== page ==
ROGAN: She’s not going to recuse herself.

PAGE: Now, I think she may recuse herself on the one issue here and there, but she’s not required to, and she would have to be impeached by Congress in order to leave that seat. And I think that’s a good thing, because I don’t want her to leave.

CLIFT: Right, exactly.

MCLAUGHLIN: Issue Three: Trump’s Veteran Plan.


DONALD TRUMP (R), PRESUMPTIVE PRESIDENTIAL NOMINEE: Every veteran will get timely access to top quality medical care. Every --

MCLAUGHLIN (voice-over): Donald Trump this week released a 10-point plan for veterans. It includes proposals to allow veterans to use private medical care paid for by the federal government if so desired. Mr. Trump will also establish a commission to investigate failures at the Veterans Affairs Administration, and will establish a manned 24-hour White House hotline for veterans’ complaints.

The announcements come weeks after some veterans groups strongly condemned Mr. Trump.


MCLAUGHLIN: Question: Will Trump’s plan improve health care for veterans? Yes or no, Pat?

BUCHANAN: Look, I think he -- clearly, he’s going to make an effort. This is a very strong political issue he’s got. I think he’s going to give it everything he’s got. This is a tremendously big problem. It’s bureaucratic.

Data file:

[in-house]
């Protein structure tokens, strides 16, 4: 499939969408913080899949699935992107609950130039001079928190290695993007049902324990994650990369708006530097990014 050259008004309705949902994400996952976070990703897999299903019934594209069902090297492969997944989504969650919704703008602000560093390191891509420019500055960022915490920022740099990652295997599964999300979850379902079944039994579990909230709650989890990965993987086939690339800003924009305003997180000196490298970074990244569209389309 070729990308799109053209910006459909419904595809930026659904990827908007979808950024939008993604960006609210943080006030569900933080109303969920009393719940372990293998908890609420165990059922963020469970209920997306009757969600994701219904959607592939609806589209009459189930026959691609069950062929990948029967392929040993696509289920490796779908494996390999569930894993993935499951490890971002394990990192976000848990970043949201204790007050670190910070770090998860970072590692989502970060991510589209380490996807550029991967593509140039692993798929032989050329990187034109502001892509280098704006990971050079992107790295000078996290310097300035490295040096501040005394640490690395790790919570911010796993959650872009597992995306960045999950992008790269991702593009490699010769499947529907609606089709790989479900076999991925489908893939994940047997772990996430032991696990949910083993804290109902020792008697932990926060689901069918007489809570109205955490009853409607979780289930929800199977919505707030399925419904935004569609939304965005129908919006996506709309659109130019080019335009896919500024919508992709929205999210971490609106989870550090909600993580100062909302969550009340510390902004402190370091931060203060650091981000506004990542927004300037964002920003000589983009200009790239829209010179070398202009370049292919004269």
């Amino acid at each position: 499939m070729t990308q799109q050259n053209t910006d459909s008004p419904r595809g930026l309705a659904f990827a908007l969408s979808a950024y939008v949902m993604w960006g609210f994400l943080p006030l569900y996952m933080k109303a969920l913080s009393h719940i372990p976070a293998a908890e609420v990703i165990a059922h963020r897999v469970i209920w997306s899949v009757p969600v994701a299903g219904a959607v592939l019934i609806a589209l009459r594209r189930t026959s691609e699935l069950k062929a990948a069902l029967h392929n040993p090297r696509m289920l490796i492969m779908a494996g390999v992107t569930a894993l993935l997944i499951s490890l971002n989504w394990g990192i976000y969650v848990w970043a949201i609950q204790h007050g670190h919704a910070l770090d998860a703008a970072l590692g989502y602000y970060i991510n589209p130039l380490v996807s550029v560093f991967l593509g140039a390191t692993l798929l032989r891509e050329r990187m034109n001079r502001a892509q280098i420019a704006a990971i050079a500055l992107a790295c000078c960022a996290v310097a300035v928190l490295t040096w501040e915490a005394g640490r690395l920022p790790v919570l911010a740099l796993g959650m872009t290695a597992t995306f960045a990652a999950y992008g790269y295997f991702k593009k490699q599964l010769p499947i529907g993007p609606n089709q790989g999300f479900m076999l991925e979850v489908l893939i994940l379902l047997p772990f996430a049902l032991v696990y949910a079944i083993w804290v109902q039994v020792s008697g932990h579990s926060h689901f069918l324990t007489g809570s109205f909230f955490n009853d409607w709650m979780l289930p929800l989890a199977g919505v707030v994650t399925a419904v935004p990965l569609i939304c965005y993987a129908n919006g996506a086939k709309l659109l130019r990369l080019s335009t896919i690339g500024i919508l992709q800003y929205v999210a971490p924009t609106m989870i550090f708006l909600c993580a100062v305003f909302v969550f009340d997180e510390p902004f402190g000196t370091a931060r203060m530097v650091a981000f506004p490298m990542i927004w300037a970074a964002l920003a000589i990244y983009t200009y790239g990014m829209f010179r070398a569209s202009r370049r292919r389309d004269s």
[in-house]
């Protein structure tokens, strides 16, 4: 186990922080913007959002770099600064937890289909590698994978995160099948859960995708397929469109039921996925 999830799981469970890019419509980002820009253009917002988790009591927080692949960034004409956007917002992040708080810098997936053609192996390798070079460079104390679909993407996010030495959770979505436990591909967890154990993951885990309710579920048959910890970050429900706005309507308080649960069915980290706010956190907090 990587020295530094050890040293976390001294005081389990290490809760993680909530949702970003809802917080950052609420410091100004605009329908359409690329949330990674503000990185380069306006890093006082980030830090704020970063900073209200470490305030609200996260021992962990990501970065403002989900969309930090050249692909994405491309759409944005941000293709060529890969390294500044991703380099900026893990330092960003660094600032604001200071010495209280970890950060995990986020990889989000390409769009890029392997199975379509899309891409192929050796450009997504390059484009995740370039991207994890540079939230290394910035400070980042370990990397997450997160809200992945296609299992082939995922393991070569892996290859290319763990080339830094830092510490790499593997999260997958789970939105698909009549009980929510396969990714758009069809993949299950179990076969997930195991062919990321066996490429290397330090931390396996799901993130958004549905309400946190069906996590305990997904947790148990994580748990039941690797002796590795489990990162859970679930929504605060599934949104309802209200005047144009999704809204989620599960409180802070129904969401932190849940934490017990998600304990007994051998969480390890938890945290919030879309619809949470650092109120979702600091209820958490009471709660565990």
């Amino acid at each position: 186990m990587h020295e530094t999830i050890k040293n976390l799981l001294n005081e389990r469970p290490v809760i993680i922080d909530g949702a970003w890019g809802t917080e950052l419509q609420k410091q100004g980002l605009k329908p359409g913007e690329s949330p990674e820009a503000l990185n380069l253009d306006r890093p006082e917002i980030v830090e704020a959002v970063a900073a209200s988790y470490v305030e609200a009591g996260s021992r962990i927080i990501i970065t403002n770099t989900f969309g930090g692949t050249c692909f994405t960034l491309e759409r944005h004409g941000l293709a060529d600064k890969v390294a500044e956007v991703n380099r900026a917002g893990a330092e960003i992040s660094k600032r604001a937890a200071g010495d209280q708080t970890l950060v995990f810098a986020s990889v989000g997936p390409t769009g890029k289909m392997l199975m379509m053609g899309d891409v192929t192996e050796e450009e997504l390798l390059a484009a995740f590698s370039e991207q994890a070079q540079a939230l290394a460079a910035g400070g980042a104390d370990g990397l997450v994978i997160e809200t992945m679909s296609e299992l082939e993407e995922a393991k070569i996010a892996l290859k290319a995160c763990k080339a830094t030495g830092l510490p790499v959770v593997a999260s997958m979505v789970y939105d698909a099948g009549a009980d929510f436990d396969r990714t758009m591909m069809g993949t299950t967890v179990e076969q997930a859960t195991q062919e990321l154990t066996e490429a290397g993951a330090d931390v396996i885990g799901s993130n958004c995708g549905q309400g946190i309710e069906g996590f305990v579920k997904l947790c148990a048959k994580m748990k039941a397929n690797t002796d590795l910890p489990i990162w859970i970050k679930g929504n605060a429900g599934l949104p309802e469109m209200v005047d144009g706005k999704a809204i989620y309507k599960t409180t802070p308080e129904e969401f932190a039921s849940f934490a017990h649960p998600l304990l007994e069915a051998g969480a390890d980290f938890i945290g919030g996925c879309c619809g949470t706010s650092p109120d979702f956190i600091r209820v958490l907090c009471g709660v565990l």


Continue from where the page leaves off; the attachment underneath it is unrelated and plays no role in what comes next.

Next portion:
But what it does need is really energy in the executives. I think he’ll do that. Whether it will be a make a great difference, I don’t know, but it’s something behind which every American will get.

CLIFT: Except for the hotline that’s actually going to be manned 24 hours, I didn’t hear anything new. You know, John McCain and Bernie Sanders coauthored legislation that allows veterans, if they have to wait for an appointment, they can use private care. So, that’s already been done.

So, I think the Veterans Department is overwhelmed with the numbers and the severity of the wounds coming out of these very long wars. So, you know, I -- he’s going to appoint a commission. I think we’ve already had a commission looking into various things that are wrong.

So, I don’t think he’s got a magic wand.

ROGAN: Yes. I mean, look, I think a lot of the proposals, they’re not new. And Trump has used veterans as partisan tools. His comments about John McCain and the POW remained one of the most disgusting comments in American political history, I think, in terms of tradition of national service.

But I would say, ultimately, veterans affairs is one of the great unifying issues in this campaign, in the sense that ultimately, people are aware that it is a critical issue. Two things we could do. Number one, one of the challenges with V.A. expand, making it easier for people to get benefits more quickly and seek medical treatment. There’s increasing amount of fraud. So, we should have more resourcing there to put people in prison who are stealing that money.

But at the same time, look, post-traumatic stress, TBI, all these things are now on the radar. They are a public concern. People want to invest in it on both sides. That’s positive.

PAGE: I thought it was a good speech and it was a good speech when Obama delivered it, I think. And in fact, I wonder who wrote it for Trump, because it really gave a good diagnosis of problems at the V.A., problems we’re aware of and diagnoses we’ve heard before. Where’s the money, I want to know, because that is what this requires. It is a huge bureaucracy.